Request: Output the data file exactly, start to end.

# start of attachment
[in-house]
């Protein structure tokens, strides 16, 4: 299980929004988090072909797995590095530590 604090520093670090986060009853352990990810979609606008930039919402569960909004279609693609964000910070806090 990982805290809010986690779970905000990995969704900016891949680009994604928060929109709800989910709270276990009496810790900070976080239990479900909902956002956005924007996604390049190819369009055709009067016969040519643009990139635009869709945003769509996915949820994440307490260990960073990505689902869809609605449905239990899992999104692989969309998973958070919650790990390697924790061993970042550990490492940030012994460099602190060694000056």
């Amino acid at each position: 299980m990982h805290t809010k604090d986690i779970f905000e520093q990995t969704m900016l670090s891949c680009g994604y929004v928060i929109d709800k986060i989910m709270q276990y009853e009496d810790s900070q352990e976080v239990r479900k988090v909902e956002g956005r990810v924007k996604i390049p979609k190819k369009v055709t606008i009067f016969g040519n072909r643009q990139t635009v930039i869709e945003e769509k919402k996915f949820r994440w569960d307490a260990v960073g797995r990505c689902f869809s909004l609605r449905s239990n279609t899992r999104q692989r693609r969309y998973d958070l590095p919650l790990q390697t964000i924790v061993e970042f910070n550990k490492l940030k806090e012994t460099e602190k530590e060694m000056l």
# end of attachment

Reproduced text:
[in-house]
């Protein structure tokens, strides 16, 4: 299980929004988090072909797995590095530590 604090520093670090986060009853352990990810979609606008930039919402569960909004279609693609964000910070806090 990982805290809010986690779970905000990995969704900016891949680009994604928060929109709800989910709270276990009496810790900070976080239990479900909902956002956005924007996604390049190819369009055709009067016969040519643009990139635009869709945003769509996915949820994440307490260990960073990505689902869809609605449905239990899992999104692989969309998973958070919650790990390697924790061993970042550990490492940030012994460099602190060694000056």
């Amino acid at each position: 299980m990982h805290t809010k604090d986690i779970f905000e520093q990995t969704m900016l670090s891949c680009g994604y929004v928060i929109d709800k986060i989910m709270q276990y009853e009496d810790s900070q352990e976080v239990r479900k988090v909902e956002g956005r990810v924007k996604i390049p979609k190819k369009v055709t606008i009067f016969g040519n072909r643009q990139t635009v930039i869709e945003e769509k919402k996915f949820r994440w569960d307490a260990v960073g797995r990505c689902f869809s909004l609605r449905s239990n279609t899992r999104q692989r693609r969309y998973d958070l590095p919650l790990q390697t964000i924790v061993e970042f910070n550990k490492l940030k806090e012994t460099e602190k530590e060694m000056l």